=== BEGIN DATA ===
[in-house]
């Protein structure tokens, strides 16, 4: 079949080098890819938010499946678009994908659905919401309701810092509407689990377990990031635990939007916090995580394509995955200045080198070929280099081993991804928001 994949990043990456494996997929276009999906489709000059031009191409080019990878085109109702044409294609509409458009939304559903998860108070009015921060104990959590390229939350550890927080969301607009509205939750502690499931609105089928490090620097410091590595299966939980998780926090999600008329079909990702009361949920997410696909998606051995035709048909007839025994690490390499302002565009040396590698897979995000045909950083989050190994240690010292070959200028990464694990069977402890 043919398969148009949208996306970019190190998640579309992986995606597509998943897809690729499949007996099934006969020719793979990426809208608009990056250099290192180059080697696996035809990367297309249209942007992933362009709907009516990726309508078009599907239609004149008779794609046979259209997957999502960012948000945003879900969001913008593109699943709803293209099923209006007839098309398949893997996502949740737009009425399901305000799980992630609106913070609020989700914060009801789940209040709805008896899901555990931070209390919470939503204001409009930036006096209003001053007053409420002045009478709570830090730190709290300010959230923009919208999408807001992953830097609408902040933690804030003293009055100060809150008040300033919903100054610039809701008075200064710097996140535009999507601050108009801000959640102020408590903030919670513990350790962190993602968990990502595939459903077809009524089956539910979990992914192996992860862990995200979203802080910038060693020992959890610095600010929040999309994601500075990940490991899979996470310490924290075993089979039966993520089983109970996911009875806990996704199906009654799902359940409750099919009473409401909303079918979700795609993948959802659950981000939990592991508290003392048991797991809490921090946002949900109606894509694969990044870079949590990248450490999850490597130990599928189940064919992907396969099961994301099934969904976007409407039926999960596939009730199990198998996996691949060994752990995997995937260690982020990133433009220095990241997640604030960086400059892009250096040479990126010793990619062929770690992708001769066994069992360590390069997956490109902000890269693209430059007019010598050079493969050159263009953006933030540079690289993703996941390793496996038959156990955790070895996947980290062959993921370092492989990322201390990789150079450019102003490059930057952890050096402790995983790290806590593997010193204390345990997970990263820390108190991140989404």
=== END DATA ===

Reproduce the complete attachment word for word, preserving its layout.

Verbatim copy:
[in-house]
């Protein structure tokens, strides 16, 4: 079949080098890819938010499946678009994908659905919401309701810092509407689990377990990031635990939007916090995580394509995955200045080198070929280099081993991804928001 994949990043990456494996997929276009999906489709000059031009191409080019990878085109109702044409294609509409458009939304559903998860108070009015921060104990959590390229939350550890927080969301607009509205939750502690499931609105089928490090620097410091590595299966939980998780926090999600008329079909990702009361949920997410696909998606051995035709048909007839025994690490390499302002565009040396590698897979995000045909950083989050190994240690010292070959200028990464694990069977402890 043919398969148009949208996306970019190190998640579309992986995606597509998943897809690729499949007996099934006969020719793979990426809208608009990056250099290192180059080697696996035809990367297309249209942007992933362009709907009516990726309508078009599907239609004149008779794609046979259209997957999502960012948000945003879900969001913008593109699943709803293209099923209006007839098309398949893997996502949740737009009425399901305000799980992630609106913070609020989700914060009801789940209040709805008896899901555990931070209390919470939503204001409009930036006096209003001053007053409420002045009478709570830090730190709290300010959230923009919208999408807001992953830097609408902040933690804030003293009055100060809150008040300033919903100054610039809701008075200064710097996140535009999507601050108009801000959640102020408590903030919670513990350790962190993602968990990502595939459903077809009524089956539910979990992914192996992860862990995200979203802080910038060693020992959890610095600010929040999309994601500075990940490991899979996470310490924290075993089979039966993520089983109970996911009875806990996704199906009654799902359940409750099919009473409401909303079918979700795609993948959802659950981000939990592991508290003392048991797991809490921090946002949900109606894509694969990044870079949590990248450490999850490597130990599928189940064919992907396969099961994301099934969904976007409407039926999960596939009730199990198998996996691949060994752990995997995937260690982020990133433009220095990241997640604030960086400059892009250096040479990126010793990619062929770690992708001769066994069992360590390069997956490109902000890269693209430059007019010598050079493969050159263009953006933030540079690289993703996941390793496996038959156990955790070895996947980290062959993921370092492989990322201390990789150079450019102003490059930057952890050096402790995983790290806590593997010193204390345990997970990263820390108190991140989404």